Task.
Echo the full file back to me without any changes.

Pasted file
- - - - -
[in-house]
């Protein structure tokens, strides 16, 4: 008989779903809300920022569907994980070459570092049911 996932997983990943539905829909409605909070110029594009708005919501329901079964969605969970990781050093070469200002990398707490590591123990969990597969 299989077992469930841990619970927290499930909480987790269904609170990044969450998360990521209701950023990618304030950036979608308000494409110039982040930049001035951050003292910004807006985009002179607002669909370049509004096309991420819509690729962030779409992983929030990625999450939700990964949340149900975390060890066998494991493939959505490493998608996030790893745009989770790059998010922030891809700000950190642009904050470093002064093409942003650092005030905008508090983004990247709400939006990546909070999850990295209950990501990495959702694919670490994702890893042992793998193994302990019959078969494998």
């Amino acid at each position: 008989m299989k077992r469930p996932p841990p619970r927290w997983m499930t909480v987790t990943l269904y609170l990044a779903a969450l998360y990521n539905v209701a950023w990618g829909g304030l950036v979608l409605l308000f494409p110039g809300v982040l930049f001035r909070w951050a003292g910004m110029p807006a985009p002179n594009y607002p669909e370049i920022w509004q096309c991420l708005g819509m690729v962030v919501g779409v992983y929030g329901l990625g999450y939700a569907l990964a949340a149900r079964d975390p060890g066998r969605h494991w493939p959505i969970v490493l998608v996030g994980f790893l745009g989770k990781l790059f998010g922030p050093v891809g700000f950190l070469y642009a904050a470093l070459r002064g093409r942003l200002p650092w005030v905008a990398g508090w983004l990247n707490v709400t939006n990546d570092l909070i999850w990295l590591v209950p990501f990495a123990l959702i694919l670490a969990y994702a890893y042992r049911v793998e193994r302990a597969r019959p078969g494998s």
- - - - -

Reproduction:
[in-house]
């Protein structure tokens, strides 16, 4: 008989779903809300920022569907994980070459570092049911 996932997983990943539905829909409605909070110029594009708005919501329901079964969605969970990781050093070469200002990398707490590591123990969990597969 299989077992469930841990619970927290499930909480987790269904609170990044969450998360990521209701950023990618304030950036979608308000494409110039982040930049001035951050003292910004807006985009002179607002669909370049509004096309991420819509690729962030779409992983929030990625999450939700990964949340149900975390060890066998494991493939959505490493998608996030790893745009989770790059998010922030891809700000950190642009904050470093002064093409942003650092005030905008508090983004990247709400939006990546909070999850990295209950990501990495959702694919670490994702890893042992793998193994302990019959078969494998």
């Amino acid at each position: 008989m299989k077992r469930p996932p841990p619970r927290w997983m499930t909480v987790t990943l269904y609170l990044a779903a969450l998360y990521n539905v209701a950023w990618g829909g304030l950036v979608l409605l308000f494409p110039g809300v982040l930049f001035r909070w951050a003292g910004m110029p807006a985009p002179n594009y607002p669909e370049i920022w509004q096309c991420l708005g819509m690729v962030v919501g779409v992983y929030g329901l990625g999450y939700a569907l990964a949340a149900r079964d975390p060890g066998r969605h494991w493939p959505i969970v490493l998608v996030g994980f790893l745009g989770k990781l790059f998010g922030p050093v891809g700000f950190l070469y642009a904050a470093l070459r002064g093409r942003l200002p650092w005030v905008a990398g508090w983004l990247n707490v709400t939006n990546d570092l909070i999850w990295l590591v209950p990501f990495a123990l959702i694919l670490a969990y994702a890893y042992r049911v793998e193994r302990a597969r019959p078969g494998s």